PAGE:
• A weighted averaging (although with respect to the posterior distribution of parameters, not with respect to multiple data sets) of multiple solutions lies at the heart of Bayesian approach.

(C) 2007, SNU Biointelligence Lab, http://bi.snu.ac.kr/


The bias variance decomposition 4 4

The Bias-Variance Decomposition (4/4)

  • The average prediction

  • Bias and variance

  • Bias-variance decomposition is based on averages with respect to ensembles of data sets (frequentist perspective). We would be better off combining them into a single large training set.

(C) 2007, SNU Biointelligence Lab, http://bi.snu.ac.kr/


Bayesian linear regression

Bayesian Linear Regression

  • In the particular problem, it cannot be decided simply by maximizing the likelihood function, because it always leads to excessively complex models and overfitting.

  • Independent hold-out data can be used to determine model complexity, but this can be both computationally expensive and wasteful of valuable data.

  • Bayesian treatment of linear regression will avoid the overfitting problem of maximum likelihood, and will also lead to autoamtic methods of determining model complexity using training data alome.

(C) 2007, SNU Biointelligence Lab, http://bi.snu.ac.kr/


Parameter distribution 1 3

Parameter distribution (1/3)

  • Conjugate prior of likelihood

  • Posterior

  • The maximum posterior weight vector

  • If S0=α-1I with α→ 0, the mean mN reduces to wML given by (3.15)

(C) 2007, SNU Biointelligence Lab, http://bi.snu.ac.kr/


Parameter distribution 2 3

Parameter distribution (2/3)

  • Consider prior

  • Corresponding posterior

  • Log of the posterior

  • Maximization of this posterior distribution with respect to w is equivalent to the minimization of the sum-of squares error function with the addition of a quadratic regularization term with λ=α/β.

(C) 2007, SNU Biointelligence Lab, http://bi.snu.ac.kr/


Parameter distribution 3 3

Parameter distribution (3/3)

  • Other forms of prior over parameters

(C) 2007, SNU Biointelligence Lab, http://bi.snu.ac.kr/


Predictive distribution 1 2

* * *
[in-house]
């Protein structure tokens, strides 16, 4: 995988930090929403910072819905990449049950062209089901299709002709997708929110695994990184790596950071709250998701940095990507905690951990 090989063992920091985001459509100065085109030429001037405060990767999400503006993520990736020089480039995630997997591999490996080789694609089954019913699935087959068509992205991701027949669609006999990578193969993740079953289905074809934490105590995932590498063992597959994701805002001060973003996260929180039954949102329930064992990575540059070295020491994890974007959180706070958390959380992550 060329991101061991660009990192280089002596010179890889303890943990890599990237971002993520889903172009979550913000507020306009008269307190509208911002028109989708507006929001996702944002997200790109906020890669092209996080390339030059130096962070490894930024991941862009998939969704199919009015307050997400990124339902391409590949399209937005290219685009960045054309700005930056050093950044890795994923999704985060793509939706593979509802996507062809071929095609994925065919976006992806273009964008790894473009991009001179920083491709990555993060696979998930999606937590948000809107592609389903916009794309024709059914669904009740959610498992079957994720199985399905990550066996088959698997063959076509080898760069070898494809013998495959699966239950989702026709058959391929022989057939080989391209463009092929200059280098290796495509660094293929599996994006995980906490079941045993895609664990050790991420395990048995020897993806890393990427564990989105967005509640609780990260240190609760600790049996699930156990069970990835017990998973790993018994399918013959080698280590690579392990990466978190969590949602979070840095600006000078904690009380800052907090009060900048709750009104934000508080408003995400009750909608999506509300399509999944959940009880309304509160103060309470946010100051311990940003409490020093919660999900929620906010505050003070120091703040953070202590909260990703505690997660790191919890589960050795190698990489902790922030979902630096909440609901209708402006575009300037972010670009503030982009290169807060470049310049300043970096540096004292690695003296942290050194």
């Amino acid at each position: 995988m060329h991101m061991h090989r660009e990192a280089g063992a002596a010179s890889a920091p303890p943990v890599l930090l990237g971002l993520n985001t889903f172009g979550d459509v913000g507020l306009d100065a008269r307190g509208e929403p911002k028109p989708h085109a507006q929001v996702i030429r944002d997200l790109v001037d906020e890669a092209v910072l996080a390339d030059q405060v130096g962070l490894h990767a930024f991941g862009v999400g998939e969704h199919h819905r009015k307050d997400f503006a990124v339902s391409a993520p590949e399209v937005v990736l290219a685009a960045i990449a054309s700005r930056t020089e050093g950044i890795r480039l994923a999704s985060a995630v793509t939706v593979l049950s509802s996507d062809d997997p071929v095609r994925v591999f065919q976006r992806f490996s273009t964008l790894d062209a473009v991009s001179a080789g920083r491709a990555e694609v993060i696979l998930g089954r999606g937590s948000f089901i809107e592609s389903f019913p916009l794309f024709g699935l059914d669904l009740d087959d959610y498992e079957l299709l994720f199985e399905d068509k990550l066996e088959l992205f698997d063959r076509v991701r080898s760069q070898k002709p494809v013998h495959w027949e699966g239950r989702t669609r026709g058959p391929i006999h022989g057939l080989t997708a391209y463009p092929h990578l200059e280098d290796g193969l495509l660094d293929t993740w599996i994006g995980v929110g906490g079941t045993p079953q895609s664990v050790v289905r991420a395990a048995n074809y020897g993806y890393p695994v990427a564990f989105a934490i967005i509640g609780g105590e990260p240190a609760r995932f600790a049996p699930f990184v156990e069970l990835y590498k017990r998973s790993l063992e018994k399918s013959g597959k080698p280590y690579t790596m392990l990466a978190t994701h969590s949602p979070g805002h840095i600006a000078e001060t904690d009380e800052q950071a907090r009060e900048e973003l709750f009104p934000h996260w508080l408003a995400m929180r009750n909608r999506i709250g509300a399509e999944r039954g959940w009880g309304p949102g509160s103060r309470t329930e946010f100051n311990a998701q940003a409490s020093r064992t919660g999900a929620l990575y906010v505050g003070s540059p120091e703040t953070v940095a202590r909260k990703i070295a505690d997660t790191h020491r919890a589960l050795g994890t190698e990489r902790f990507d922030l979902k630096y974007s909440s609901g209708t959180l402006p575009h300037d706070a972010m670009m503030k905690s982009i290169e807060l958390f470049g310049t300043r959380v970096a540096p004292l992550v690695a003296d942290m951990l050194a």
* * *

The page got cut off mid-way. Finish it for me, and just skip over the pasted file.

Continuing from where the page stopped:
Predictive Distribution (1/2)

  • Our real interests

Uncertainty associated with the parameters w.

0 if N∞

Mean of the Gaussian predictive distribution (red line), and predictive uncertainty (shaded region) as the number of data increases.

noise

(C) 2007, SNU Biointelligence Lab, http://bi.snu.ac.kr/


Predictive distribution 2 2

Predictive Distribution (2/2)

Draw samples from the posterior distribution over w.

(C) 2007, SNU Biointelligence Lab, http://bi.snu.ac.kr/


Equivalent kernel 1 2

Equivalent Kernel (1/2)

  • If we substitue (3.53) into the expression (3.3), we see that the predictive mean can be written in the form

  • Mean of the predictive distribution at a point x.

Smoother matrix or equivalent kernel

Polynomial and sigmoidal basis function

(C) 2007, SNU Biointelligence Lab, http://bi.snu.ac.kr/


Equivalent kernel 2 2

Equivalent Kernel (2/2)

  • Instead of introducing a set of basis functions, which implicitly determines an equivalent kernel, we can instead define a localized kernel directly and use this to make predictions for new input vector x, given the observed training set.

    • This leads to a practical framework for regression (and classification) called Gaussian processes.

  • The equivalent kernel satisfies an important property shared by kernel functions in general, namely that it can be expressed in the form an inner product with respect to a vector ψ(x) of nonlinear functions.

    • Inner product of nonlinear functions

(C) 2007, SNU Biointelligence Lab, http://bi.snu.ac.kr/